Church Inspection

The world in which they lived–the world that had existed in this form for almost seven hundred years but was itself the zenith of the world as it had existed from the beginning of time–this world was about to end. The entire created order was being shaken. The epicenter of this quaking cosmos was Jerusalem and its temple. Tribulations would accompany this transformation of the world order, and God’s people would have to endure them, especially as the hatred of those who didn’t want to let go of the old order was directed toward them, God’s new creation.

Jesus prepares his servants for this tribulation in his revelation to John on the isle of Patmos (Rev 1.1). Homing in on seven churches in Asia, Jesus speaks by the Spirit to all the churches everywhere (cf. e.g., 2.7). The world as they know it is about to be completely changed, and they need to be ready for it.

Jesus has established his churches in the world as a new temple. They are seven golden lampstands (Rev 1.20) among which he comes to walk as a priest whose responsibility it is to trim the lamps to keep them burning. In the midst of the darkness that is about to come upon the world, these churches need to shine as his light. The only way to shine as they ought is for judgment to begin at the house of God (1Pt 4.17). As a good priest, he comes to inspect the temple of God .in order to encourage, rebuke, admonish, and exhort.

His walking among the golden lampstands looks back even further to life in the Garden of Eden. The lampstands in the tabernacle and temple were stylized almond trees (cf. Ex 25.33). Jesus is not merely a priest in the temple, he is YHWH who is coming in the Spirit on the Lord’s Day to call to account his “Adams,” the angels or pastors of the churches (cf. Gen 3.8; Rev 1.10). He has left them with a task to tend and guard the garden-bride, to cultivate holiness in her, and now he is coming to inspect the work in order to commend or rebuke.

All of this is necessary for them to overcome in the coming troubles. They must know the weaknesses and sins that they have in their churches in order to deal with them so that they don’t fall with the rest of the world. They must know where they are doing well so that they can maintain and strengthen those areas.

The fundamental posture that the angels and the churches they pastor must take before the exalted Jesus is one of humility. Whatever Jesus reveals, whether good or bad, they must accept and, consequently, conform their lives together accordingly. Some things he reveals will be uncomfortable. They may not want to deal with this person in this church because he is influential. Jezebel in Thyatira might be a pretty powerful person in the church. Their doing what Jesus says may upset all the wrong people and make life difficult.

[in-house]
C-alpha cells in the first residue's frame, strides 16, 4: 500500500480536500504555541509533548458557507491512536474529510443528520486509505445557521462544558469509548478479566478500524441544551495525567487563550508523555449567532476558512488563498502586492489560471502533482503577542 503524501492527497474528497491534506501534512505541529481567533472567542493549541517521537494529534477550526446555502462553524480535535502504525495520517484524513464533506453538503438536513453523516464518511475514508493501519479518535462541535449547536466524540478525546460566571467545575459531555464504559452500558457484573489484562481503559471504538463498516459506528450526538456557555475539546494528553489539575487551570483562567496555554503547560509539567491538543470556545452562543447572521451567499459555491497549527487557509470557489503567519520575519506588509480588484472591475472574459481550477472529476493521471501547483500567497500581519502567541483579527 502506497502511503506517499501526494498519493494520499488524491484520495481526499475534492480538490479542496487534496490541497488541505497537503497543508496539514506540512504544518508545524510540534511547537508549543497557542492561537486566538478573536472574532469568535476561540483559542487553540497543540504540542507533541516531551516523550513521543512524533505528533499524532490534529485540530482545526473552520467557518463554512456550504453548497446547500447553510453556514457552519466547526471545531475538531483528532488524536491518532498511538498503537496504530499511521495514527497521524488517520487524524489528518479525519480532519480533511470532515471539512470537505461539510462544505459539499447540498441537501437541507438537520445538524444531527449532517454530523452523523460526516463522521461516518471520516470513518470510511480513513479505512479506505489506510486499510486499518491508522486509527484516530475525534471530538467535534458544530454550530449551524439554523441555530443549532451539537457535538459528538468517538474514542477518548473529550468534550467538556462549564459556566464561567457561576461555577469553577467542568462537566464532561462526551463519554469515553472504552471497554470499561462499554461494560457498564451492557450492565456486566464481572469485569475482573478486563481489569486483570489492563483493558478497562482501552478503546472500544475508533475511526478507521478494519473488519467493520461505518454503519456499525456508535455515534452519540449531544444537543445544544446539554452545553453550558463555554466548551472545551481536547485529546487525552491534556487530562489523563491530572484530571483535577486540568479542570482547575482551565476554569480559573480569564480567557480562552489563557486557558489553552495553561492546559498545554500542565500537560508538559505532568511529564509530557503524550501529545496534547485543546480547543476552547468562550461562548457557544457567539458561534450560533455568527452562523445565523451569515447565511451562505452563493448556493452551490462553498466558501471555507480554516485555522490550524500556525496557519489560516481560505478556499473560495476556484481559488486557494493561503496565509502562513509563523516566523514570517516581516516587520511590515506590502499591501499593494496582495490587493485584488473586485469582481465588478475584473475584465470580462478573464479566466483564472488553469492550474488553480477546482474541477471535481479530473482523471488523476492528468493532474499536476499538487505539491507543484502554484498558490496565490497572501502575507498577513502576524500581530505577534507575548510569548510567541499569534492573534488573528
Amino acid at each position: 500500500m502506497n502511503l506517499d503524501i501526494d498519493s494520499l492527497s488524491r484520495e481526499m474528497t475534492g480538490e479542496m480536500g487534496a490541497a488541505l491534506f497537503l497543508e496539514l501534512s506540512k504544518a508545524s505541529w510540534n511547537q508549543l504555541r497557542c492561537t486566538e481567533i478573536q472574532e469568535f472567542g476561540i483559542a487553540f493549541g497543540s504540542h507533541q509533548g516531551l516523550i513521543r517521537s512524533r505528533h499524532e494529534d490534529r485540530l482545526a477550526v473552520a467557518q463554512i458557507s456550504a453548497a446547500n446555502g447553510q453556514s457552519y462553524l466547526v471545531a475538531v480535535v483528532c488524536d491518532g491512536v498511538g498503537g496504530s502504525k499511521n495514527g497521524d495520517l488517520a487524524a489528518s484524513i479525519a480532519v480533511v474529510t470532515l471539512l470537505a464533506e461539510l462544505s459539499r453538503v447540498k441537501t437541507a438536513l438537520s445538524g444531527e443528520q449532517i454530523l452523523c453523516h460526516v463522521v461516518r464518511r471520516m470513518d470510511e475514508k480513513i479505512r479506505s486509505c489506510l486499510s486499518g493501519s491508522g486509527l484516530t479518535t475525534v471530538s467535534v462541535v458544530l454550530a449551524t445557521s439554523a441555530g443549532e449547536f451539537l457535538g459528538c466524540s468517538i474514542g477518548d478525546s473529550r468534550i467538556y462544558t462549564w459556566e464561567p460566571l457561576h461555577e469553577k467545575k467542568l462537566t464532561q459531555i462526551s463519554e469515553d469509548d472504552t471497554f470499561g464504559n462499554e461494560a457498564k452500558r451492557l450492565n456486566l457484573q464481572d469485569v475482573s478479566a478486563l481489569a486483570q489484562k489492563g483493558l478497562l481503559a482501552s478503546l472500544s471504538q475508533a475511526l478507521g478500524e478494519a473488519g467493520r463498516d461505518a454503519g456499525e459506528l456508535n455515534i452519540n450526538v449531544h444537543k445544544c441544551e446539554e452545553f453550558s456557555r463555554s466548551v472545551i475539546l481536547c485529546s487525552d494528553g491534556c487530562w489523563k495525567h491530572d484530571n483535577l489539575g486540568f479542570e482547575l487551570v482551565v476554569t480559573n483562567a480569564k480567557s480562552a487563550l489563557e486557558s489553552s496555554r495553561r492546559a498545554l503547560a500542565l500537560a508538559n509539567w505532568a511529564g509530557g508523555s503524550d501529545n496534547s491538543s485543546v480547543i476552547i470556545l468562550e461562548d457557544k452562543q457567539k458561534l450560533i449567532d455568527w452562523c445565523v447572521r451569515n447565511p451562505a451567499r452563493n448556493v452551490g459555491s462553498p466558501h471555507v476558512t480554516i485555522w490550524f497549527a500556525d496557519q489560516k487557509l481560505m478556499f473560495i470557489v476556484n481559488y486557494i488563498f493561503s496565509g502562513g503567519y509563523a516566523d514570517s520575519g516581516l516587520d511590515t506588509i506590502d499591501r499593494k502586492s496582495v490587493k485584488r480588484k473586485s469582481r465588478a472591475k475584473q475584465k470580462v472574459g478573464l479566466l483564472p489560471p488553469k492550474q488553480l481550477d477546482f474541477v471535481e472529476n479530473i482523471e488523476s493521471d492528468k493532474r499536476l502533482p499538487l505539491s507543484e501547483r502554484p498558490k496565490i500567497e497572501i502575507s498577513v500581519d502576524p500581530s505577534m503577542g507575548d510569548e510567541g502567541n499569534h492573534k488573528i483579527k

Then there is the matter of taking seriously what Jesus takes seriously. When he tells you that you are doing well in hating all the right things and dealing with obvious sin in the church but that you have left your first love, you might be tempted to say, “Is that really that big of a deal?”

There are many things Jesus says to deal with when he makes them aware of them. He doesn’t say, “Be patient with them.” When Jesus reveals them and tells you to deal with them, the time of patience has come to an end. At this point it is, “Deal with them or die.” He promises death to those in Thyatira and the removal of the lampstand in Ephesus.

Jesus is still exposing us in our churches. He is exposing the angels of the churches and the churches they pastor through his word. We must be ready to humbly receive his exposing of us when we are faithful as well as when we are in sin. We need to be encouraged when he tells us, “Well done.” But we also need to be ready and quick not to hide ourselves from his gaze when he is exposing sin. We can’t ignore it and think that it will just go away. We must have the courage of faith–faith that Jesus wants what is best for us as his church–to deal with whatever sins he exposes.

Let us then have the courage of faith to ask him to expose whatever needs to be exposed in us in order that we might be what he has called us to be.